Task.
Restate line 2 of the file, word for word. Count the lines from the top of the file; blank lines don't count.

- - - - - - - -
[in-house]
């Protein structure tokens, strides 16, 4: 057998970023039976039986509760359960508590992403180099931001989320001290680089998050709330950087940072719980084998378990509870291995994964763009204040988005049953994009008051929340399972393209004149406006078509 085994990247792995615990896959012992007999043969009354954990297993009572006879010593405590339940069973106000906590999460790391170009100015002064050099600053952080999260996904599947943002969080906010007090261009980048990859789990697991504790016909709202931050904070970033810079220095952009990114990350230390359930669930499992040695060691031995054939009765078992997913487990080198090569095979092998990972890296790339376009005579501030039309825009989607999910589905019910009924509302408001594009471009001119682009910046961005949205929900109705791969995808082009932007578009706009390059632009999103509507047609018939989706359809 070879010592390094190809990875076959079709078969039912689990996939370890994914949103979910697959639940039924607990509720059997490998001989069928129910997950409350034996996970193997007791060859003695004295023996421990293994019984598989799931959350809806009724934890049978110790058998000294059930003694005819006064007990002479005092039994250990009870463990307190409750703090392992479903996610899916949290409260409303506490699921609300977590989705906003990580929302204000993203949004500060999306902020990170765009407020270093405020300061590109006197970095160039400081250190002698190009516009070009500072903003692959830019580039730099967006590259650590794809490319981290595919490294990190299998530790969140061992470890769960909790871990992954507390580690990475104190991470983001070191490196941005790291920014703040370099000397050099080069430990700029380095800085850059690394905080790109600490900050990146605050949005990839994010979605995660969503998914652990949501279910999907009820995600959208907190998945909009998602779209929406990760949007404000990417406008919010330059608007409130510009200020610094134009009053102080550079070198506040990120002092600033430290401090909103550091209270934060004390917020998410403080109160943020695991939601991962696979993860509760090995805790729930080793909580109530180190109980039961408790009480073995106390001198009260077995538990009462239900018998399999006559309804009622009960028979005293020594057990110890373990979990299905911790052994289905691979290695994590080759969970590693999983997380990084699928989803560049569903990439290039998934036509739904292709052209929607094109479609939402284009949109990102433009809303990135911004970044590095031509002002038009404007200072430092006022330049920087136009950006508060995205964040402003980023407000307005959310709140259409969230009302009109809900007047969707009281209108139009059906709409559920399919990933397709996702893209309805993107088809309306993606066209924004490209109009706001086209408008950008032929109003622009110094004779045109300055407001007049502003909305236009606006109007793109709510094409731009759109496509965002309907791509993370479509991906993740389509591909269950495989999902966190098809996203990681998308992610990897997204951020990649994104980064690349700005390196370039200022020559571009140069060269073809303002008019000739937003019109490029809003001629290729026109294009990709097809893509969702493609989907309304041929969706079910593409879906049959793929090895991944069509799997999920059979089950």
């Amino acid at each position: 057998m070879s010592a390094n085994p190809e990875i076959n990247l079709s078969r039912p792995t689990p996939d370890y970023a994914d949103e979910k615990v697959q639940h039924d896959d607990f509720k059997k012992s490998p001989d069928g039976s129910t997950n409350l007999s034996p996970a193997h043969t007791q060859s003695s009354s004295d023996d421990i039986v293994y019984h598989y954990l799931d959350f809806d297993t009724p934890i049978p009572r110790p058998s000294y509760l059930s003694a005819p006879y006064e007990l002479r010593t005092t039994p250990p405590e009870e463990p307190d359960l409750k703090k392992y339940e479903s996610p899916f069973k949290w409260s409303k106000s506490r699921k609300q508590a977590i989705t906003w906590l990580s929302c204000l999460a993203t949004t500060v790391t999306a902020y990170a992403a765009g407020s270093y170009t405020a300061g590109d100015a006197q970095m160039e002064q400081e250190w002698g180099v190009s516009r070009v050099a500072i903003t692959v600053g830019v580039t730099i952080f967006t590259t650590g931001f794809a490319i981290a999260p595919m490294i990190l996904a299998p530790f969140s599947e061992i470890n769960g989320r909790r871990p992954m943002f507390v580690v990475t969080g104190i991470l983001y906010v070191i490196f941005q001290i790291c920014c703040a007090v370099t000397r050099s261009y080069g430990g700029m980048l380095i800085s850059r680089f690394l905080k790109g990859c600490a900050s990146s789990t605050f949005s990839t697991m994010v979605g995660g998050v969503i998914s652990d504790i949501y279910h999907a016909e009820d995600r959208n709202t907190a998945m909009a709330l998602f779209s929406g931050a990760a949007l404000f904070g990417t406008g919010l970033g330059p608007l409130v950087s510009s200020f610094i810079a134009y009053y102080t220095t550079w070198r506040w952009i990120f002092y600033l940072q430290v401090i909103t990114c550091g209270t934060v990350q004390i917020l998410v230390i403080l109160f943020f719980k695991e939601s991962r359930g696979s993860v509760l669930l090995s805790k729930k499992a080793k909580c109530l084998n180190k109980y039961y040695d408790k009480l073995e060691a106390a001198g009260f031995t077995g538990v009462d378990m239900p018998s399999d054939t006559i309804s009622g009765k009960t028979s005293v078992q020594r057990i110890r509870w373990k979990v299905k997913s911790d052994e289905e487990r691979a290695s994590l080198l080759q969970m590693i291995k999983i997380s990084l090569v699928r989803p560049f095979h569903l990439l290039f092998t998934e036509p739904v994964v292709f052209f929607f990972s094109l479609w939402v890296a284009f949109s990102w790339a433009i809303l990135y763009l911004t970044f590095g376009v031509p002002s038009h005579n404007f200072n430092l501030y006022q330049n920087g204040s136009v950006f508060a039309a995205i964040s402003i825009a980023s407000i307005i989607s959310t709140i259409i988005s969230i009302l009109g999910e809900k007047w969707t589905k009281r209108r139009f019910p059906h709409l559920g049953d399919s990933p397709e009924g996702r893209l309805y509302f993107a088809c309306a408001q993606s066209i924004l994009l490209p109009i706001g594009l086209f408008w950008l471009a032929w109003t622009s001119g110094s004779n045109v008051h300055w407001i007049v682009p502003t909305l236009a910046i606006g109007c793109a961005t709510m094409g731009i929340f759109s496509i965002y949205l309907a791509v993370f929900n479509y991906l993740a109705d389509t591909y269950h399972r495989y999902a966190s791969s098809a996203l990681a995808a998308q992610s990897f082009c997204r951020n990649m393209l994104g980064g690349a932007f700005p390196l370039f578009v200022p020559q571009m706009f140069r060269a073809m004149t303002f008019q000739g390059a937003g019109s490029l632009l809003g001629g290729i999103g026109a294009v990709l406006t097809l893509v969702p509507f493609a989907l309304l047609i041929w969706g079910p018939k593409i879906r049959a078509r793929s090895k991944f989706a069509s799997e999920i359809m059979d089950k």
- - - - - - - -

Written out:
């Protein structure tokens, strides 16, 4: 057998970023039976039986509760359960508590992403180099931001989320001290680089998050709330950087940072719980084998378990509870291995994964763009204040988005049953994009008051929340399972393209004149406006078509 085994990247792995615990896959012992007999043969009354954990297993009572006879010593405590339940069973106000906590999460790391170009100015002064050099600053952080999260996904599947943002969080906010007090261009980048990859789990697991504790016909709202931050904070970033810079220095952009990114990350230390359930669930499992040695060691031995054939009765078992997913487990080198090569095979092998990972890296790339376009005579501030039309825009989607999910589905019910009924509302408001594009471009001119682009910046961005949205929900109705791969995808082009932007578009706009390059632009999103509507047609018939989706359809 070879010592390094190809990875076959079709078969039912689990996939370890994914949103979910697959639940039924607990509720059997490998001989069928129910997950409350034996996970193997007791060859003695004295023996421990293994019984598989799931959350809806009724934890049978110790058998000294059930003694005819006064007990002479005092039994250990009870463990307190409750703090392992479903996610899916949290409260409303506490699921609300977590989705906003990580929302204000993203949004500060999306902020990170765009407020270093405020300061590109006197970095160039400081250190002698190009516009070009500072903003692959830019580039730099967006590259650590794809490319981290595919490294990190299998530790969140061992470890769960909790871990992954507390580690990475104190991470983001070191490196941005790291920014703040370099000397050099080069430990700029380095800085850059690394905080790109600490900050990146605050949005990839994010979605995660969503998914652990949501279910999907009820995600959208907190998945909009998602779209929406990760949007404000990417406008919010330059608007409130510009200020610094134009009053102080550079070198506040990120002092600033430290401090909103550091209270934060004390917020998410403080109160943020695991939601991962696979993860509760090995805790729930080793909580109530180190109980039961408790009480073995106390001198009260077995538990009462239900018998399999006559309804009622009960028979005293020594057990110890373990979990299905911790052994289905691979290695994590080759969970590693999983997380990084699928989803560049569903990439290039998934036509739904292709052209929607094109479609939402284009949109990102433009809303990135911004970044590095031509002002038009404007200072430092006022330049920087136009950006508060995205964040402003980023407000307005959310709140259409969230009302009109809900007047969707009281209108139009059906709409559920399919990933397709996702893209309805993107088809309306993606066209924004490209109009706001086209408008950008032929109003622009110094004779045109300055407001007049502003909305236009606006109007793109709510094409731009759109496509965002309907791509993370479509991906993740389509591909269950495989999902966190098809996203990681998308992610990897997204951020990649994104980064690349700005390196370039200022020559571009140069060269073809303002008019000739937003019109490029809003001629290729026109294009990709097809893509969702493609989907309304041929969706079910593409879906049959793929090895991944069509799997999920059979089950």